Decoding Common Denials: Denial Code CO-97

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Decoding Common Denials: Denial Code CO-97

 

CO 97 – The benefit for this service is included in the payment or allowance for another service or procedure that has already been

Insurances will deny the procedure code as CO 97. Basically, the procedure or service is not paid for separately. This may involve a procedure code that’s inclusive with another procedure code that was performed by the same provider on the same day. It may also related to E&M services that are billed within the global period after a surgical procedure and are not payable separately.

Some common examples of services that are usually bundled into other services and not separately payable include:

Collecting a blood specimen that is usually done during the patient encounter, and therefore is not considered to be separately payable.
Special transfer, conveyance, or handling of a specimen to the laboratory from the doctor’s office usually is not separately payable, since this kind of “extra” care is considered in the payment fee schedules already in place.
E/M services done within the post-operative period of a surgery that are related to that surgery are not payable separately. For minor surgeries this is usually 10 days, and it is usually 90 days for major surgeries. (NOTE: for major surgeries, insurances that follow Medicare guidelines also include the pre-operative visit the day before the surgery date, as well.)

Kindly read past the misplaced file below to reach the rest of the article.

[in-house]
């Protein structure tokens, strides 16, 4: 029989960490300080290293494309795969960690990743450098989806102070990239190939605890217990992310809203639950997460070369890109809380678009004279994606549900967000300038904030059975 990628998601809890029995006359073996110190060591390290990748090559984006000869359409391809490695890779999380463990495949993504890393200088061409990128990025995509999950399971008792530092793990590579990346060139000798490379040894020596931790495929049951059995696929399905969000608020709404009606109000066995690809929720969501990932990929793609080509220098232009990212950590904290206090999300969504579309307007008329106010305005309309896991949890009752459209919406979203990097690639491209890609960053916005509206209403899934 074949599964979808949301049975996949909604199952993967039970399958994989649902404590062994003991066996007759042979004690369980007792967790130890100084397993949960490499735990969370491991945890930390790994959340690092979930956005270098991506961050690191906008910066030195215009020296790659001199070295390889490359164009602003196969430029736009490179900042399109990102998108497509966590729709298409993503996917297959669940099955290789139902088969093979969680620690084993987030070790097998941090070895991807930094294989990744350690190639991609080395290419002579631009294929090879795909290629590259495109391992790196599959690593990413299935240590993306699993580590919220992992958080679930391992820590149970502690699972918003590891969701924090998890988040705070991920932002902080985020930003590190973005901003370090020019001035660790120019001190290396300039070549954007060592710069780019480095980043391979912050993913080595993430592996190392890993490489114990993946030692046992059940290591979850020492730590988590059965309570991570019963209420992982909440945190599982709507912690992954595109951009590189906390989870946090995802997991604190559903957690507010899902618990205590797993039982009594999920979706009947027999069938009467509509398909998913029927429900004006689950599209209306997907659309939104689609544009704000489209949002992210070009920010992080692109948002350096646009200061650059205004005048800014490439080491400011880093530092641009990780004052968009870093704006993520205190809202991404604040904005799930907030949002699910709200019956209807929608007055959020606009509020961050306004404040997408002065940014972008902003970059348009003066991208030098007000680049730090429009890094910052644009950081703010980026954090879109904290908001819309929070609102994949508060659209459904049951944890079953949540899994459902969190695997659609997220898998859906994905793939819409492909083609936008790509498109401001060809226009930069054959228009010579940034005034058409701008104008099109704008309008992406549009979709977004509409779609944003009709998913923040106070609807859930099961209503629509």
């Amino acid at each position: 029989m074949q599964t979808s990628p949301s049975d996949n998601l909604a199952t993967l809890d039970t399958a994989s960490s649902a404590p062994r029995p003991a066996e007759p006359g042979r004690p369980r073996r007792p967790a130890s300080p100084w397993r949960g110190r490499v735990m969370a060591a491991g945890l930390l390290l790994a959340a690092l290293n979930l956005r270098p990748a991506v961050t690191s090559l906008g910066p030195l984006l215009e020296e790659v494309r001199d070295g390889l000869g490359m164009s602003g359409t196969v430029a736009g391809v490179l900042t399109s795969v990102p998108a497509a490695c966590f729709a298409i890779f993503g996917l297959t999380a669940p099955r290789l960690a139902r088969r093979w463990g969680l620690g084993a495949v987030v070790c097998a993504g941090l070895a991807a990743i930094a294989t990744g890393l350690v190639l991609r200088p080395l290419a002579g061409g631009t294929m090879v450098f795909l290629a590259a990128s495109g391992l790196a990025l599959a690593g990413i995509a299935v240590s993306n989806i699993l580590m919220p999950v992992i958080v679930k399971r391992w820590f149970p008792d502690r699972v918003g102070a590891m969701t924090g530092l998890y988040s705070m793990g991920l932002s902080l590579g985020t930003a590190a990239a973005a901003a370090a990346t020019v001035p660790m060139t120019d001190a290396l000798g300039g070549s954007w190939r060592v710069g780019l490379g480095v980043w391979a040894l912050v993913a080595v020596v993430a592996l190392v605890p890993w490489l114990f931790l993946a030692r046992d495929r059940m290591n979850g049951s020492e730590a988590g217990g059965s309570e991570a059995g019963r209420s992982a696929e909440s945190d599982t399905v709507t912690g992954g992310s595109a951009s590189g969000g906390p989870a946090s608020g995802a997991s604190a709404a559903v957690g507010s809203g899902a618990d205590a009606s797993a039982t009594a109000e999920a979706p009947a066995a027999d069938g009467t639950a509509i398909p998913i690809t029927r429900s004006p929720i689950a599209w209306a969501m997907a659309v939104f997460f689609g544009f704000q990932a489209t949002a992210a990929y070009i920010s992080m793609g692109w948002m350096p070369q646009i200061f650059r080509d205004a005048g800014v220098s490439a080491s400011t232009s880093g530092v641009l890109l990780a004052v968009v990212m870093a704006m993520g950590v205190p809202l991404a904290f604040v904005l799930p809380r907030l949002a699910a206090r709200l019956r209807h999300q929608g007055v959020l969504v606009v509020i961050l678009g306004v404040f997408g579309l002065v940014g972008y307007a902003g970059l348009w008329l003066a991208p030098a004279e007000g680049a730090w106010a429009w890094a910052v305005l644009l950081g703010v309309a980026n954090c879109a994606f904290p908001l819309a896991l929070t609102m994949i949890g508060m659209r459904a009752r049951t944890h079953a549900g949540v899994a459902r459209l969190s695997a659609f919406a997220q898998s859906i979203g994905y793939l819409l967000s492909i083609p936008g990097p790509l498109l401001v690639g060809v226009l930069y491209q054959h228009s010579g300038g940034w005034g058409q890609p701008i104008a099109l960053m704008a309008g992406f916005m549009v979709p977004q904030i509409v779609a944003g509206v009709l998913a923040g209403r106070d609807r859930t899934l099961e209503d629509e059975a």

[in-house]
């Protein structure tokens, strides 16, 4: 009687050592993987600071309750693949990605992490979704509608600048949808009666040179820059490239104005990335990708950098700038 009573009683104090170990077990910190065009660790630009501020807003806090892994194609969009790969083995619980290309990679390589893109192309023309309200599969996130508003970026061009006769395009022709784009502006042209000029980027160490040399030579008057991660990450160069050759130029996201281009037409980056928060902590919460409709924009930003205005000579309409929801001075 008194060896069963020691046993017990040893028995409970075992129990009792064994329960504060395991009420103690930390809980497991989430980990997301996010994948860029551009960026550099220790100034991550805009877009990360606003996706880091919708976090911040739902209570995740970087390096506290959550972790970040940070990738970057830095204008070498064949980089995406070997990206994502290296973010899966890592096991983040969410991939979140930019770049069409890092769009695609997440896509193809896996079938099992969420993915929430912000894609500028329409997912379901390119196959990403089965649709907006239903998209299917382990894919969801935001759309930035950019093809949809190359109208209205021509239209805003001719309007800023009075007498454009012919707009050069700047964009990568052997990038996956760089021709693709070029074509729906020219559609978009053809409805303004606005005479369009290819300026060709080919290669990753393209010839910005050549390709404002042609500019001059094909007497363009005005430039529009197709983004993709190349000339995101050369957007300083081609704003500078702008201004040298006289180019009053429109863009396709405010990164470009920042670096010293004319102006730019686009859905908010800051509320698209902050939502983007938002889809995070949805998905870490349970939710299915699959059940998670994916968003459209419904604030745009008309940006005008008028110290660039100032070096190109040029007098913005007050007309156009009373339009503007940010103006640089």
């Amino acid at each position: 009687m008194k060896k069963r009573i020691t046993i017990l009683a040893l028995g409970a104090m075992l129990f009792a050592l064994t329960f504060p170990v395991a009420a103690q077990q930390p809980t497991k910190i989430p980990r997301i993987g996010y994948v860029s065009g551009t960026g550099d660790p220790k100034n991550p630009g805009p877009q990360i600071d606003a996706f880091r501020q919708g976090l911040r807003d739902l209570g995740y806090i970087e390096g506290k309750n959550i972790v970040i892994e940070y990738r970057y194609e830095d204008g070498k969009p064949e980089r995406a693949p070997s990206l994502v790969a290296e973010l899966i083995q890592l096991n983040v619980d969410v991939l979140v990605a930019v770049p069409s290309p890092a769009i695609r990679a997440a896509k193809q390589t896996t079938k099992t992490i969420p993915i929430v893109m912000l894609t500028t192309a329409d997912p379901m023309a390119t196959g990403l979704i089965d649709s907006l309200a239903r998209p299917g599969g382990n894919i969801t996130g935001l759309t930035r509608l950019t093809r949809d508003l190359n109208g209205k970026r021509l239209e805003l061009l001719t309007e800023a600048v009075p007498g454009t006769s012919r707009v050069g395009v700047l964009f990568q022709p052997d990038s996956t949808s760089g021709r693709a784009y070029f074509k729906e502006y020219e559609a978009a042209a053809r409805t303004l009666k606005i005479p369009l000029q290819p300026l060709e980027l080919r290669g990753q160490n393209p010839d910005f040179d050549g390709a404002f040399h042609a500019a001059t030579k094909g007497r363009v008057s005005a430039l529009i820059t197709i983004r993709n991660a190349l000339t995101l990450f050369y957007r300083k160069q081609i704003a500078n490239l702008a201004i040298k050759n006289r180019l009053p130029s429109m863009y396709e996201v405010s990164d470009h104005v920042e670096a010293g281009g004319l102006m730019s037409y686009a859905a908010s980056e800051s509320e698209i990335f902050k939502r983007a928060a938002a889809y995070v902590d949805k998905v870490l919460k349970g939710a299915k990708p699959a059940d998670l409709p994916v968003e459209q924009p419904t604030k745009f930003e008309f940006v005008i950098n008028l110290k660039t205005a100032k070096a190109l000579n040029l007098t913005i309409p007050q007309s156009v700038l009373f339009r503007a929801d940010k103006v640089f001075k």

Using extended hours codes (after-hour codes) usually is not going to be separately payable if your practice operates 24-hours daily.

Solutions for Denial Code CO 97:
In some cases, there are some solutions for denial Code CO 97 because there are times when services may be billed separately, even if they are usually bundled with another service. Steps to follow include:

  • Start out by checking to see which procedure code is mutually exclusive, included, or bundled. Then you’ll know how to proceed.
  • Once you know which procedure code is in question, talk to the coding team to see if there is an appropriate modifier that can be used so you can resubmit the claim.
  • If the claim was already billed using an appropriate modifier and you feel the claim has been incorrectly denied, then you have the option to appeal the claim with the support of your medical records.
  • It is often useful to talk to the claims department and ask them some questions
    about the denied claim, including:
  1. When was the claim received?
  2. When was the claim denied?
  3. Which procedure code was inclusive, mutually exclusive, or bundled
  4. Is there an appropriate modifier needed?
  5. If yes, get the appropriate modifier and resubmit your claim as a corrected claim.
  6. If no, ask about the appeal limit, address, and fax number so you can appeal the claim.
  7. Ensure you have the claim number and the call reference number as well.

 

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